The price of food

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The price of Limes has skyrocketed in the last two weeks. We used to pay about $30/case and cases are now selling for over $100. The mexican crop blossoms in late fall and they had lots of rain which knocked the blossoms off the trees. No blossoms, no fruit. Wheat is supposed to go up this summer and of course, because of the enviros, the price of Corn has risen by four times in the last ten years. Now these words from Remus at Yer ol' Woodpile Report:
Food prices
Chase van der Rhoer at Bloomberg has noted the CRB spot price for the Foodstuff Index has risen 19% since the first of the year. Given the drought in California and southwestern states, the PED viral infection killing off piglets by the millions, the diversion of corn into fuel extender duty, the smallest cattle herd in more than sixty years, the decline in the bee population, et alia; it all adds up to a sound bet: food prices will continue to rise.

Since the first of the year pork is up 45%, corn and wheat are up 14%, coffee is up 42%, and cheese is up 21%. All grain-fed livestock, chicken included, are up and so are eggs and dairy products. Vegetables are taking out all time highs. Even the determinedly inattentive have to notice the weekly increase in their grocery bill. It's easy to miss while shopping, granted, the rise in prices is well disguised, commonly like this:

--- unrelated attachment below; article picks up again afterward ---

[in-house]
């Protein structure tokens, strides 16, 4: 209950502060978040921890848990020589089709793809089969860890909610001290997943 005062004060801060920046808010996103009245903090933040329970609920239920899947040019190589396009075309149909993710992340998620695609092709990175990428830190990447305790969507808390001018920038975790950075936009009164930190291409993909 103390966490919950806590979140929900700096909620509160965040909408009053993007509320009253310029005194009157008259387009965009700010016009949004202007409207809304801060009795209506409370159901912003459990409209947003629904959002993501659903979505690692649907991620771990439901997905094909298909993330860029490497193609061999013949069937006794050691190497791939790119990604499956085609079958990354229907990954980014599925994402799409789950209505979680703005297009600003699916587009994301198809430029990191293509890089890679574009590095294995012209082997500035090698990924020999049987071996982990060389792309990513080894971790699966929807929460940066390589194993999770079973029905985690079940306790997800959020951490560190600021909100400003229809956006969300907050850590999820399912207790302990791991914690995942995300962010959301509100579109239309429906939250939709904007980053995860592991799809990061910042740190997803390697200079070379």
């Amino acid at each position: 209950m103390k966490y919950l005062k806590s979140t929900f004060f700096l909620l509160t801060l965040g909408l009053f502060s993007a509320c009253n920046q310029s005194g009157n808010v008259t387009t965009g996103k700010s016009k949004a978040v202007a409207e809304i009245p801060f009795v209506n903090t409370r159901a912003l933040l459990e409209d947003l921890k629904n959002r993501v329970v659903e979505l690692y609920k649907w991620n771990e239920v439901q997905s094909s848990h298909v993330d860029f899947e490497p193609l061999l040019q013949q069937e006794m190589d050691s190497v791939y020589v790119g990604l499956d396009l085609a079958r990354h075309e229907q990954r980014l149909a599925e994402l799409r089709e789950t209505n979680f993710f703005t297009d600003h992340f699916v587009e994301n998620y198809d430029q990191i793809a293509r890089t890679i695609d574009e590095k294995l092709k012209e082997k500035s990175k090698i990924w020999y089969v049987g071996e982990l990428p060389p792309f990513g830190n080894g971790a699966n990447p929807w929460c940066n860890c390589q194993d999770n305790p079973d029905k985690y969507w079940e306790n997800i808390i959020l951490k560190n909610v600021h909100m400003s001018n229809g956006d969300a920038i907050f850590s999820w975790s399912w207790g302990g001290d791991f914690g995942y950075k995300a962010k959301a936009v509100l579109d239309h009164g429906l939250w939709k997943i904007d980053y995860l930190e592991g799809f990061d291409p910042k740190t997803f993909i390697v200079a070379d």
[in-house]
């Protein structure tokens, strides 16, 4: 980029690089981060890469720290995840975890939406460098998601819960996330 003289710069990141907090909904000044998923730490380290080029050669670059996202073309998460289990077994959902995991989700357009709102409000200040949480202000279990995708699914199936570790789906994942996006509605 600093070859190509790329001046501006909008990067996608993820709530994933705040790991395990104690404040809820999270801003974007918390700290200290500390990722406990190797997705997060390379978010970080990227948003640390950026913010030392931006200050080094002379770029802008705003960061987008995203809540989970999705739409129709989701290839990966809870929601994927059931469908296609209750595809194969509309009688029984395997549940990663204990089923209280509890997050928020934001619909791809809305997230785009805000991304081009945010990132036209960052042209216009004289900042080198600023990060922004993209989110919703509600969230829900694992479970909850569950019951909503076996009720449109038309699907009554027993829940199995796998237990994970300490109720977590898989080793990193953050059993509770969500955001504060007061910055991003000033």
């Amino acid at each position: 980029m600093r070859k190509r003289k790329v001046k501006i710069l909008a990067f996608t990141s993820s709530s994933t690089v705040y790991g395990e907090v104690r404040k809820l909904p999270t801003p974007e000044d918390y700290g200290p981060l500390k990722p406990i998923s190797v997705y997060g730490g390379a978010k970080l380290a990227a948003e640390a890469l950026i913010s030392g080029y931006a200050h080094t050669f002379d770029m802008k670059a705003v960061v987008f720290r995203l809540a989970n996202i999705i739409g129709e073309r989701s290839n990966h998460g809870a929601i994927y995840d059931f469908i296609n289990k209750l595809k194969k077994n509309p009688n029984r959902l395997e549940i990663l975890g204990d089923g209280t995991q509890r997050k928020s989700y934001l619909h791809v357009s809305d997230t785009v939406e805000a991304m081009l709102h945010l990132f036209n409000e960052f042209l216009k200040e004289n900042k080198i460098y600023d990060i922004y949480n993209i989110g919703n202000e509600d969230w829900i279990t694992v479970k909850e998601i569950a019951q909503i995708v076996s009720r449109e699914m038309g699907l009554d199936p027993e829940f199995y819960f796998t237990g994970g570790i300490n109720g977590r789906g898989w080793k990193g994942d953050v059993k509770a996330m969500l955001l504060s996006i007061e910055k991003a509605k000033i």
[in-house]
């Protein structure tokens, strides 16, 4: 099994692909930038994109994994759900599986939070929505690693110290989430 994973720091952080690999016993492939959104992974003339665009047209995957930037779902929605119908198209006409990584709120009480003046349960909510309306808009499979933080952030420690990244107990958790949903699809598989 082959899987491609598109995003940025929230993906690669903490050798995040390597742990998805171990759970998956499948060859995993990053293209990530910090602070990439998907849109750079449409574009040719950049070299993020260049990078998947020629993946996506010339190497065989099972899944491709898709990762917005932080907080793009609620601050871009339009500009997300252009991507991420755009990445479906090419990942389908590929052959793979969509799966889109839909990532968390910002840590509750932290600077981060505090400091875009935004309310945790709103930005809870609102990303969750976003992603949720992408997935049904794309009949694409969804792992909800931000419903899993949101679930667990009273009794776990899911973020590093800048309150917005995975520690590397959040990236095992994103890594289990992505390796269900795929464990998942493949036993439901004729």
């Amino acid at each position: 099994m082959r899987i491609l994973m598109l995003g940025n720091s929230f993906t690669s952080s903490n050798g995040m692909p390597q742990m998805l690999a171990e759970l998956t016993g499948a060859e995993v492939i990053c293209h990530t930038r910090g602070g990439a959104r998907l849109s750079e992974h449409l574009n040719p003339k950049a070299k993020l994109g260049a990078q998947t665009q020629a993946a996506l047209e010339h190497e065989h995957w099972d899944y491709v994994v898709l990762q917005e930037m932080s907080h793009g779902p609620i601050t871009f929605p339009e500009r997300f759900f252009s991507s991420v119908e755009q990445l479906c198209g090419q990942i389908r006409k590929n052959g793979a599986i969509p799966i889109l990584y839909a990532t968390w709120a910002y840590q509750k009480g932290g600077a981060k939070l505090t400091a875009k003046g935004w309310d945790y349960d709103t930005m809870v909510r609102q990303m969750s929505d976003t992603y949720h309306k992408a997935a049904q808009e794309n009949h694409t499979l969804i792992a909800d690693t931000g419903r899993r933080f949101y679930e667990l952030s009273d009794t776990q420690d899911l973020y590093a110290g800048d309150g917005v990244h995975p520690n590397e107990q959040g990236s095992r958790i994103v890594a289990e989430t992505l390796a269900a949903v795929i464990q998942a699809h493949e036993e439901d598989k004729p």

1. Smaller quantity but in the same size package and same price as before
  2. Smaller quantity yet, in a smaller package, at same price
  3. Same small quantity and package, but of lower quality, at same price
  4. Same small quantity and package, same low quality, but higher price
  5. Even smaller quantity and package, same or lower quality and same price
  6. Repeat 4 and 5
Coffee is a one example. The standard three-pound can became a more or less two-pound can in small steps. Quality is being lowered by replacing Arabica with Robusta�the swill of coffeedom, but cheap and hardy. Less quantity is the only way out for some items, those where quality isn't a useful variable. The twelve-ounce package of bacon for example, which is gradually replacing the standard one-pound package. Perhaps there'll come a day when it's sold by the strip.
Remus then goes on to talk about today's Food Stamp program, its genesis in the Depression and eating during wartime. Time to plan your garden. The next couple of days are supposed to be nice. As I left this morning, Lulu said that she was looking forward to spending some of the day in the garden getting the beds ready. I got the germination benches ready two days ago and will start some seedlings this week.

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This page contains a single entry by DaveH published on April 1, 2014 10:11 AM.

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